Wilson cautions that the choice of a woman for president should be based not on her sex but on her political agenda. “It’s possible for a woman candidate not to do a good job,” she says. “Look at Margaret Thatcher, who tightened welfare laws and did away with a program that provided children with free milk. She also started and ended her career with the same number of female members of Parliament. The only women for whom Margaret Thatcher paved the way were the Spice Girls.”
For years, Wilson has been saying that, as a matter of logic and mathematics, if women constitute half of the population, they should occupy half of all leading positions. But now her reasons for promoting women politicians have changed. In Closing the Leadership Gap: Why Women Can and Must Help Run the World (Viking Press), published in March, she says: “In a few years the world has become very unstable. Terrorists attacked us on our own soil; in response we waged war against Afghanistan and Iraq. The formerly robust U.S. economy will soon sag under the biggest deficit in its history. Corporate greed has wiped out whole companies, along with hundreds of thousands of jobs. Millions of Americans continue to live with inadequate health care. When I look at the issues we face and when I look at the changes we need, I am as convinced as I ever have been that our future depends on the leadership of women – not to replace men, but to transform our options alongside them.”
This should happen in 2008. Who will be the first woman in the White House? Wilson has already made her list. Her choices are Senator Olympia Snow (Maine); Governor Janet Napolitano (Arizona); Governor Kathleen Sibelius (Kansas); Governor Jennifer Granholm (Michigan); Representative Jane Harman (California); and, of course, Senator Hillary Rodham Clinton (New York).
Ms. Clinton’s name is the one heard most often on talk shows. But every potential female presidential candidate still faces the Ferraro phenomenon: Regardless of her background and experience, she will have to prove that she is suitable for a job that the political culture regards as belonging to a man. In any male candidate, Hillary Clinton’s strong self-confidence would be seen as evidence of leadership qualities, but in her case, these characteristics seem to inspire fear and, for many people, considerable dislike. However unjustified it may be, if she is to return to the White House, she will have to overcome these reactions. As Marie Wilson says. “We are striving for a world in which race and gender are irrelevant, but we have not got there yet.”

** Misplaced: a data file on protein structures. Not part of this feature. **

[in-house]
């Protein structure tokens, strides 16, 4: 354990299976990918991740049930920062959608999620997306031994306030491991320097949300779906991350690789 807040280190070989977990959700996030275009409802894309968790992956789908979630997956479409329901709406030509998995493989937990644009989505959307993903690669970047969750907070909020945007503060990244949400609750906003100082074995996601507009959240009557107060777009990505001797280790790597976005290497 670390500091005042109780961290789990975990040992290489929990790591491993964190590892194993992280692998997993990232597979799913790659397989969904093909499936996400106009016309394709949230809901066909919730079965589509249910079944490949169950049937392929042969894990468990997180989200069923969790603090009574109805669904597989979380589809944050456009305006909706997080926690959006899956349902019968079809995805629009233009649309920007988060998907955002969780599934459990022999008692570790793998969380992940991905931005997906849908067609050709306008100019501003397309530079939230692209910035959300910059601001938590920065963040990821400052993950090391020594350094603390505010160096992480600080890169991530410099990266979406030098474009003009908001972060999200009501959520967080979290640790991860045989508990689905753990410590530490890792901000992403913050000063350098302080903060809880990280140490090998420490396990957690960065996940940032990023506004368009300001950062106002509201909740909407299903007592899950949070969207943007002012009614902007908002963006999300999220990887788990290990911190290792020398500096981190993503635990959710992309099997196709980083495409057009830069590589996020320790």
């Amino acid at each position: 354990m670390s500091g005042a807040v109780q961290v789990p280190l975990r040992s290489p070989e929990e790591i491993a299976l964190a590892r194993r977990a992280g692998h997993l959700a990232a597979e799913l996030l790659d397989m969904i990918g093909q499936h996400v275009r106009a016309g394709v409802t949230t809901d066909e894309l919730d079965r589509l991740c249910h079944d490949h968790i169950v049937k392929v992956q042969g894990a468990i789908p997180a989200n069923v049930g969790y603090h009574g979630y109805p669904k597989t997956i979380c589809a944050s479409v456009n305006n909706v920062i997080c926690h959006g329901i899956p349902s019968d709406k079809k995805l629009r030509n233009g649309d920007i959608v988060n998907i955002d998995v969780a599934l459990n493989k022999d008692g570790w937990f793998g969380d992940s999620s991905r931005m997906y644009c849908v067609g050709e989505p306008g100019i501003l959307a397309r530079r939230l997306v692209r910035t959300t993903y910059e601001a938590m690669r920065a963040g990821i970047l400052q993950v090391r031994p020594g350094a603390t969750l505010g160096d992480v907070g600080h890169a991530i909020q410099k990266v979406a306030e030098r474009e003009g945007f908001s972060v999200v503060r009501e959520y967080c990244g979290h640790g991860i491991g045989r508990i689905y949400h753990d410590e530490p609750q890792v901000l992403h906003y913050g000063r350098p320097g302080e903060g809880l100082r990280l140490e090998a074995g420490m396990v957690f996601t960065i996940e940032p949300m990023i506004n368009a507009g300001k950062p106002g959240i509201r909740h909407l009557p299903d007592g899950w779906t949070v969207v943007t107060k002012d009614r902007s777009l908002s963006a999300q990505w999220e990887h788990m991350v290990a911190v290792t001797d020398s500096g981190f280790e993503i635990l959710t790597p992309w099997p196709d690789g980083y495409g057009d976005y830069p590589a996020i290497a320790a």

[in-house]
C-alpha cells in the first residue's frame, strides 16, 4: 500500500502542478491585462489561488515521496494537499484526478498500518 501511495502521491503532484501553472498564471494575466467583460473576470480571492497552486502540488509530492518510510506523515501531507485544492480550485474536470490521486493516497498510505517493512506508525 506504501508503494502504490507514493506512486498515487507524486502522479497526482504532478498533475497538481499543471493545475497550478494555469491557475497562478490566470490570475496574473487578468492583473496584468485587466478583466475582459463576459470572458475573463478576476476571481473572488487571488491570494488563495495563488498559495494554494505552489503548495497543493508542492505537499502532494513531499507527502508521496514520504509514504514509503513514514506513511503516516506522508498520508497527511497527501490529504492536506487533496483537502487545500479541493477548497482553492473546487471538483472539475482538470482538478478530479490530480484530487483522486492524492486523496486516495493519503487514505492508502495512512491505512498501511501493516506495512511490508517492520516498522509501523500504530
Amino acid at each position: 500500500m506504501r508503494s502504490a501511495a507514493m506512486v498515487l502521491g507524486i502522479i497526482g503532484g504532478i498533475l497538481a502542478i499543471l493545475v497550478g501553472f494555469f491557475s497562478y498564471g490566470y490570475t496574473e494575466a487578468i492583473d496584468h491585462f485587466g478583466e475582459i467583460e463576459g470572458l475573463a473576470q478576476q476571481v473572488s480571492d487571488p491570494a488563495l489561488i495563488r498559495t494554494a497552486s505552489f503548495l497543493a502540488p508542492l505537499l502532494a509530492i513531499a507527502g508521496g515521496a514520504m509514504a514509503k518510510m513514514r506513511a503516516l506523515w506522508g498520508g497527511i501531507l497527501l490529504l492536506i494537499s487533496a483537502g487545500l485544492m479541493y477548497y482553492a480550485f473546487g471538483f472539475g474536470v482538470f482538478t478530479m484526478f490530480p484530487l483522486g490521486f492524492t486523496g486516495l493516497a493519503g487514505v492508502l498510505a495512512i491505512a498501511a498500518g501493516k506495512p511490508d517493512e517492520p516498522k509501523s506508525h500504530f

Often this future seems far away. Judith Steinberg, the wife of presidential candidate Howard Dean, was recently criticized by the media for not offering her husband sufficient public support. But Katha Pollitt reminds us that in The Nation (February 16, 2004) there was no sign of indignation when Bob Dole made a financial contribution to one of his wife Elizabeth’s competitors during her brief campaign for the presidency in 2000.
This reality puts enormous pressure on female candidates to present themselves in the same way as male counterparts with whom the political world and the electorate are more familiar. This creates the scenario of Margaret Thatcher as “the best man in the cabinet” – and therein lies the White House Project’s fundamental dilemma: A woman in the White House would be a huge breakthrough, but the real goal is to change the political culture.
Simply electing a woman is not enough to create a different political environment because she would be operating in a male culture and would constantly have to prove that she is up to the job. “What we need,” Wilson says, “is a woman leader who has enough women around her to give her the necessary support.” Nonetheless, having a woman in the Oval Office would command everyone’s attention. It would become awkward, Wilson suggests, to send an all-male delegation to see the president.
“There only has to be a woman in the White House once,” she says, “for great changes to take place in the world. Madam President will teach girls that they can also do what boys do.”
And this is why President Barbie is so important.
For more information: White House Project, 110 Wall Street, 2nd floor, New York, NY 10005, USA, www.thewhitehouseproject.org. For information on Marie Wilson’s book: www.closingtheleadershipgap.com.